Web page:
• ‘Gaj Yatra’, an initiative of the Ministry of Environment, Forest and Climate Change and the Wildlife Trust of India (WTI), was rolled out from Tura, the principal town of Garo Hills.
  • ’Gaj Yatra’, a “journey celebrating India’s national heritage animal”, aims at securing 100 elephant corridors across India.
  • The Siju-Rewak corridor in Meghalaya is used by some 1,000 elephants to travel between the Balpakram and Nokrek National Parks in the State.

 

B) International Relations

  1. Oslo Talks (TH, pg 13)
  • Context: The first Taliban delegation to visit Europe since returning to power in Afghanistan began talks in Oslo with Afghan civil society members focused on human rights, ahead of highly-anticipated meetings with Western officials.
  • No country has yet recognised the Taliban government, and Norwegian Foreign Minister stressed that the talks would “not represent a legitimisation or recognition of the Taliban”.

Analysis

  • Oslo talks are basically the discussions between Taliban government and the Western powers are being facilitated by Norway.
  • Its focus is to resolve human rights and the humanitarian crisis in Afghanistan.
  • The humanitarian situation has deteriorated drastically since August, when the Taliban stormed back to power 20 years after being toppled.
  • The delegation will be pushed on promises to uphold human rights in return for access to billions of dollars in frozen humanitarian aid

Why Taliban agreed to talks?

  • International aid financed around 80% of the Afghan budget until it was halted in August, and the United States has frozen $9.5 billion in assets in the Afghan central bank.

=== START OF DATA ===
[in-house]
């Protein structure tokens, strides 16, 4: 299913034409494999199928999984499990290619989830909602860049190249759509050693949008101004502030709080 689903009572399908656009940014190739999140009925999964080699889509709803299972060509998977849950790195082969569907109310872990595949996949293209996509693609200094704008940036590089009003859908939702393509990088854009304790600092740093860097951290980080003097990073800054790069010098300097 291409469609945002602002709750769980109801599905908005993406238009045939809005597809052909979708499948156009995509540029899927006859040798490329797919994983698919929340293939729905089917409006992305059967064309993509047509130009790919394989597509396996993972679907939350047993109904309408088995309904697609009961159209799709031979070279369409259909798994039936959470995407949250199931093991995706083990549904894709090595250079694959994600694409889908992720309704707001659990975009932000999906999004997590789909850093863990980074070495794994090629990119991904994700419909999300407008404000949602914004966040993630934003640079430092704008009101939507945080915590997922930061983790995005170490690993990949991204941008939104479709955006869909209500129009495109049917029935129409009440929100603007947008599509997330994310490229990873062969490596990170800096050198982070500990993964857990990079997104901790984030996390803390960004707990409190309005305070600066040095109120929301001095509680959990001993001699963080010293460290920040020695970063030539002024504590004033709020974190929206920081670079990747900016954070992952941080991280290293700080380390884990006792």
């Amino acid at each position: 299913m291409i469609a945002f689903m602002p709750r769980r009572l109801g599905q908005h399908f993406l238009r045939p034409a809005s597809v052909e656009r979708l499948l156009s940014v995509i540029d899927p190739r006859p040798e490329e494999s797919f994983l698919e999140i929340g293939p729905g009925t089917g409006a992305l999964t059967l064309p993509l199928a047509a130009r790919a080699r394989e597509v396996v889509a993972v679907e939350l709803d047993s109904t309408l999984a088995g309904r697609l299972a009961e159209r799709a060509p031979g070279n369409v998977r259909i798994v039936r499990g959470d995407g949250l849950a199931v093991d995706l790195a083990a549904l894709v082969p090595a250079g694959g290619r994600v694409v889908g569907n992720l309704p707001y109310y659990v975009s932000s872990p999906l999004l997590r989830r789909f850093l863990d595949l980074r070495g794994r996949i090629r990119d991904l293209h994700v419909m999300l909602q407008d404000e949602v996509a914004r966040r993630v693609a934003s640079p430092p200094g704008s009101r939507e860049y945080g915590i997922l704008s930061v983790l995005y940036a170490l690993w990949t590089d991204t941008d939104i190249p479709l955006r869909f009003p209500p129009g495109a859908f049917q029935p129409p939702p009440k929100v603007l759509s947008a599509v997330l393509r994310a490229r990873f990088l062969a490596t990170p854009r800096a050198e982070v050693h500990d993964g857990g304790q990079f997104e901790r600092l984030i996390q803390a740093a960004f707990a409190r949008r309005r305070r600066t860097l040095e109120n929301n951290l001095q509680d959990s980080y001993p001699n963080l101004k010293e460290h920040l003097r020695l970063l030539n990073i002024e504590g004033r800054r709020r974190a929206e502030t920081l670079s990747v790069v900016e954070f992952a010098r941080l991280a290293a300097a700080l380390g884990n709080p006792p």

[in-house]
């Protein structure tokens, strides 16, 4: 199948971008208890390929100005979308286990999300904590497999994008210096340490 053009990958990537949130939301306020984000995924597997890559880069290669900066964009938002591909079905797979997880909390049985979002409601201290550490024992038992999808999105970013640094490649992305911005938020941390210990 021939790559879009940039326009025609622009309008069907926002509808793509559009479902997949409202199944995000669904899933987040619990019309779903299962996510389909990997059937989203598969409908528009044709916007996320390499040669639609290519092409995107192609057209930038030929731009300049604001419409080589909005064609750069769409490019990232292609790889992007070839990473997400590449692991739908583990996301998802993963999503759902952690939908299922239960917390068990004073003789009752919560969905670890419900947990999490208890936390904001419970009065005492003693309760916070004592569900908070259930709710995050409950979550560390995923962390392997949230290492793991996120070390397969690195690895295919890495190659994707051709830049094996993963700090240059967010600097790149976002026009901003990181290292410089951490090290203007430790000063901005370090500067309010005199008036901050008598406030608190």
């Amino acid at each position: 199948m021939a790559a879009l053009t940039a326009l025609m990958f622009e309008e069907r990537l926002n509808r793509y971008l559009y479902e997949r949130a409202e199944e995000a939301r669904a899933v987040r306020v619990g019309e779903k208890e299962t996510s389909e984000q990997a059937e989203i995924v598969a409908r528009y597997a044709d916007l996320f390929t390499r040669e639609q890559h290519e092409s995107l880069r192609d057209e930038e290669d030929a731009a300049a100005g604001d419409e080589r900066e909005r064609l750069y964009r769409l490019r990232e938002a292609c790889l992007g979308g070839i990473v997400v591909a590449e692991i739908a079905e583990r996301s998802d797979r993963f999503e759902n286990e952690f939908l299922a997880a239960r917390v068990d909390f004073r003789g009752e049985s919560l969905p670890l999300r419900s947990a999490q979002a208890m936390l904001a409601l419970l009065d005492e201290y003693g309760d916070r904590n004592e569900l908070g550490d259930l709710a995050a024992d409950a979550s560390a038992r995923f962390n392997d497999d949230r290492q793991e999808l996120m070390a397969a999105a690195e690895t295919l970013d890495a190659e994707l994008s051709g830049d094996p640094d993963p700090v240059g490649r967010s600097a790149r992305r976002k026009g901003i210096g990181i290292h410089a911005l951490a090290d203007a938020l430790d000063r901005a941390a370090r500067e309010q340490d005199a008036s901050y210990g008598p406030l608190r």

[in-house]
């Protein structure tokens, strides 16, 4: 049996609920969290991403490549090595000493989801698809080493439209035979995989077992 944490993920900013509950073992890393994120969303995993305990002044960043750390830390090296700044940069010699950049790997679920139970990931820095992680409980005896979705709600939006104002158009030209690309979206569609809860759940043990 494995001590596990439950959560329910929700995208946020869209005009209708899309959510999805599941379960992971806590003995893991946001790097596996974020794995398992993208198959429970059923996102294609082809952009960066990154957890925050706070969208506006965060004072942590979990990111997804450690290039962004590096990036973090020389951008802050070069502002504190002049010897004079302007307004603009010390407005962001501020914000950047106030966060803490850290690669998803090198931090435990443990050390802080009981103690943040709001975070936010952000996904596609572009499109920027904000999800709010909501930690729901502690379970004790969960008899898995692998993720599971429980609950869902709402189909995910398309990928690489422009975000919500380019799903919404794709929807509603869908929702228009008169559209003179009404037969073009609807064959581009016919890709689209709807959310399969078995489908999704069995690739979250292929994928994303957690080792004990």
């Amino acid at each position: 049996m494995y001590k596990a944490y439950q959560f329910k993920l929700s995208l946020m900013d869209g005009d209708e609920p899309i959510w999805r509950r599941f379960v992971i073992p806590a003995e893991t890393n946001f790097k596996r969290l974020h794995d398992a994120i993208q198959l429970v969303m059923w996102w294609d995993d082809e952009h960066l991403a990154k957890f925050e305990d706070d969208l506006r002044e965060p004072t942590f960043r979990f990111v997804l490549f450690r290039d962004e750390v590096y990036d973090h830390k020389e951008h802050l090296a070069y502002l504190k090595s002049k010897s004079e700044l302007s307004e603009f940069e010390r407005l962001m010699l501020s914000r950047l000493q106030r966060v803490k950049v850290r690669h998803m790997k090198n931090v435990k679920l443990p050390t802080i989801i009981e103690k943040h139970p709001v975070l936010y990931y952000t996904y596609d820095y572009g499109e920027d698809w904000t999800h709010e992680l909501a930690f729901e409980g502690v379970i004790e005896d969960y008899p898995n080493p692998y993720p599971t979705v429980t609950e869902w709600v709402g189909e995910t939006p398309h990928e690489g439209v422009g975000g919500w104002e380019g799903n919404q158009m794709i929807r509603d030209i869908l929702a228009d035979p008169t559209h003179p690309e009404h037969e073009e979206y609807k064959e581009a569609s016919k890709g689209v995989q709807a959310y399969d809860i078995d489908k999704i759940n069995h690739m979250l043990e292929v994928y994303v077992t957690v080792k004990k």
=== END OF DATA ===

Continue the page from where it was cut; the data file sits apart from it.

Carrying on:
• Unemployment has skyrocketed and civil servants’ salaries have not been paid for months.
  • Hunger now threatens 23 million Afghans, or 55% of the population, according to the United Nations, which says it needs $4.4 billion from donor countries this year to address the humanitarian crisis.

 

C) Indices, Reports, Surveys, Committees and Organisations

  1. Subhash Chandra Bose AapdaPrabandhanPuraskar(PIB)
  • To recognize and honour the invaluable contribution and selfless service rendered by individuals and organizations in India in the field of disaster manageent, Government of India has instituted an annual award known as Subhash Chandra Bose AapdaPrabandhanPuraskar.
  • The award is announced every year on 23rdJanuary, the birth anniversary of Netaji Subhash Chandra Bose.
  • For the year 2022, (i) Gujarat Institute of Disaster Management (in the Institutional category) and (ii) Professor Vinod Sharma (in the Individual category) have been selected for the Subhash Chandra Bose AapdaPrabandhanPuraskar for their excellent work in Disaster Management.

 

D) Schemes/Policies/Initiatives/Social Issues